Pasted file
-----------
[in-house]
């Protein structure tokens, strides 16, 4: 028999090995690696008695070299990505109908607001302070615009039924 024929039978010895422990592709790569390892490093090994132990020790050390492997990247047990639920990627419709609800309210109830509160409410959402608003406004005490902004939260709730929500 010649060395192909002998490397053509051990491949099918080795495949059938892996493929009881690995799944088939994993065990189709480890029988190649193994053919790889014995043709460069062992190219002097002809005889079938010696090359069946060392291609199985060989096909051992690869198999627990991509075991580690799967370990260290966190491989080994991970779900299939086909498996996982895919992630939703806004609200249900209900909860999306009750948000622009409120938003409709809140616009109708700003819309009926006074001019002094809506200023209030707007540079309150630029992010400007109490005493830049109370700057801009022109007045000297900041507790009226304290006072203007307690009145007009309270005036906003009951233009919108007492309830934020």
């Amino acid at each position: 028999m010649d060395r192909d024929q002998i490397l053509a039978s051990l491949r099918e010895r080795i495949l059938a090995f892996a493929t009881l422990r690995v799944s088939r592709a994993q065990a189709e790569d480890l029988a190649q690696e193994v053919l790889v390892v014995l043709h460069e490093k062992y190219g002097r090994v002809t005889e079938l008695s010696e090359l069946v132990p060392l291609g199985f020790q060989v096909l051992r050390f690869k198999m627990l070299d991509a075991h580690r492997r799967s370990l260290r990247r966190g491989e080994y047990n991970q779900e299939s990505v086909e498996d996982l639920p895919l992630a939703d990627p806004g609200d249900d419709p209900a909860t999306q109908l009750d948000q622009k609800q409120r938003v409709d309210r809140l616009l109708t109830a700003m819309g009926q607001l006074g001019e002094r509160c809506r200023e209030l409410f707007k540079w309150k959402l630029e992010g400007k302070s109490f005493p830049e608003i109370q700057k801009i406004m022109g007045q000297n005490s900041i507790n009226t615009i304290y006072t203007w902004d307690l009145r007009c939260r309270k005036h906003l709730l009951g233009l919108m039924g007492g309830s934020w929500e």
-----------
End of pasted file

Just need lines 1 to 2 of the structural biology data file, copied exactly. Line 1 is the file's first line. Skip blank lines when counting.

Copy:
[in-house]
């Protein structure tokens, strides 16, 4: 028999090995690696008695070299990505109908607001302070615009039924 024929039978010895422990592709790569390892490093090994132990020790050390492997990247047990639920990627419709609800309210109830509160409410959402608003406004005490902004939260709730929500 010649060395192909002998490397053509051990491949099918080795495949059938892996493929009881690995799944088939994993065990189709480890029988190649193994053919790889014995043709460069062992190219002097002809005889079938010696090359069946060392291609199985060989096909051992690869198999627990991509075991580690799967370990260290966190491989080994991970779900299939086909498996996982895919992630939703806004609200249900209900909860999306009750948000622009409120938003409709809140616009109708700003819309009926006074001019002094809506200023209030707007540079309150630029992010400007109490005493830049109370700057801009022109007045000297900041507790009226304290006072203007307690009145007009309270005036906003009951233009919108007492309830934020």